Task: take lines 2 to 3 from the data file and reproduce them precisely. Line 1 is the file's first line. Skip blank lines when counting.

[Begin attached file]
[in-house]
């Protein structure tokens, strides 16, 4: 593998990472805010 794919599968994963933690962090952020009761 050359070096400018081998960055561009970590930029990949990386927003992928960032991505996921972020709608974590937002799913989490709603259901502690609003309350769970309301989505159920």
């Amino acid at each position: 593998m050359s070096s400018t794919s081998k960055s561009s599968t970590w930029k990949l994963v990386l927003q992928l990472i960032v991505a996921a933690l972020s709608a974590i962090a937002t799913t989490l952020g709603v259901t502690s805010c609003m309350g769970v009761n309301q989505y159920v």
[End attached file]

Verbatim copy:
């Protein structure tokens, strides 16, 4: 593998990472805010 794919599968994963933690962090952020009761 050359070096400018081998960055561009970590930029990949990386927003992928960032991505996921972020709608974590937002799913989490709603259901502690609003309350769970309301989505159920």
């Amino acid at each position: 593998m050359s070096s400018t794919s081998k960055s561009s599968t970590w930029k990949l994963v990386l927003q992928l990472i960032v991505a996921a933690l972020s709608a974590i962090a937002t799913t989490l952020g709603v259901t502690s805010c609003m309350g769970v009761n309301q989505y159920v």